Ghana injects $150m into banks as bond-sale plan flops

Ghana has pumped 800 million cedis ($150 million) into a special purpose vehicle created to bail out banks that don’t have enough capital, according to four people with knowledge of the matter.

Ghana Amalgamated Trust (GAT) will be getting the funds from the Finance Ministry after dropping a plan to raise the money through a bond sale, said the people, asking not to be identified because the details aren’t public.

The 2 billion-cedis debt issuance was abandoned after a court case challenging the legality of it soured investment appetite for the securities, they said.

The vehicle was formed in January to boost the capital base of five local lenders that weren’t shut down as part of the regulator’s efforts to clean up the industry, because they were deemed well-managed. After GAT announced a roadshow to market the debt, an opposition lawmaker went to court in March to stop the process, saying using debt proceeds to buy shares in the companies would breach banking laws. The matter hasn’t yet been heard in court.

Ghana’s central bank started the sector-cleanup in September 2017 in an effort to raise capital levels and improve governance in the industry, a process during which the number of lenders were reduced to 24, from 34. The government issued a total of about 12 billion cedis in bonds to save some of the lenders, the central bank said in January.

Minister of Finance Ken Ofori-Atta did not answer calls seeking comment, nor did Deputy Minister of Finance Charles Adu Boahen, or GAT Managing Director Eric Otoo.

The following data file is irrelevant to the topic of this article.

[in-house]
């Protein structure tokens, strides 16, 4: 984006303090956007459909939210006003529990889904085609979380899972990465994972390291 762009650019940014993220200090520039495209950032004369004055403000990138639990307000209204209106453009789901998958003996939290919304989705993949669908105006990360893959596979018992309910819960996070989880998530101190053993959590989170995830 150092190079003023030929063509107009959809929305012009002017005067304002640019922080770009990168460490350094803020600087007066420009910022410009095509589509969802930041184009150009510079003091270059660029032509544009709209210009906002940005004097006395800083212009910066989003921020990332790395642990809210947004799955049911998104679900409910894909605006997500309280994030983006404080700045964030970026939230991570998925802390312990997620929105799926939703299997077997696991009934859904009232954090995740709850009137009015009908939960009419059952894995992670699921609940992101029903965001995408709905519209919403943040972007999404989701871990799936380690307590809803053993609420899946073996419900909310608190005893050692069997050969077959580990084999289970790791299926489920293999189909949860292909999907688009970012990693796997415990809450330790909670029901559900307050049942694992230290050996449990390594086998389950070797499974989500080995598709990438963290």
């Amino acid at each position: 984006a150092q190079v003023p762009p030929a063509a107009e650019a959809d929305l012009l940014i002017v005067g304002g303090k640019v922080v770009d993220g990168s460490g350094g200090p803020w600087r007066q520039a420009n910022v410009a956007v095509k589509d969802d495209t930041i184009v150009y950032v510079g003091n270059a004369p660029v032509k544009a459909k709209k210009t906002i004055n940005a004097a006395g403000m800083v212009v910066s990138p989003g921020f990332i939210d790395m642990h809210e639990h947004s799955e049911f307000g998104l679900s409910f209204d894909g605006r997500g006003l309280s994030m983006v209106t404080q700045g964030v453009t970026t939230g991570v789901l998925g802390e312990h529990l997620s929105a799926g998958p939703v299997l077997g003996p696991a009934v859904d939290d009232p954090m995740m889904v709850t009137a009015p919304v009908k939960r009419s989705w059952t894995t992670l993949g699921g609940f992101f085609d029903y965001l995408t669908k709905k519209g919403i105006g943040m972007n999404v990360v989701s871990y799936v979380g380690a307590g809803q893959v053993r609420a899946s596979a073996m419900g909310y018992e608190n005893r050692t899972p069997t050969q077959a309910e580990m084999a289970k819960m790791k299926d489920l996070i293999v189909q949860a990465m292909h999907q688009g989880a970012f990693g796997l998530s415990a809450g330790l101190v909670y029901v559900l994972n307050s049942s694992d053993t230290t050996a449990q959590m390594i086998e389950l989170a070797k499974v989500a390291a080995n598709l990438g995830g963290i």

GAT Chairman Albert Essien didn’t respond to a text message seeking comment.

Two of the five banks, OmniBSIC Ghana Ltd. and Prudential Bank Ltd., have already secured funding, while negotiations to provide capital to Agricultural Development Bank Ltd. and Universal Merchant Bank Ltd. are ongoing, the people said. Authorities are still weighing the capital needs of state-owned National Investment Bank Ltd., after which GAT will receive top-up cash from the government, they said.

A spokesman at National Investment Bank declined to comment, while representatives of ADB and Universal Merchant couldn’t immediately comment on the matter. OmniBSIC’s spokeswoman didn’t answer calls to her mobile, while calls made to Prudential Bank’s offices weren’t answered.

The government structured the funding to GAT in the form of redeemable preference shares which are being held by state-owned National Trust Holding Co. as its nominee shareholder, according to the people.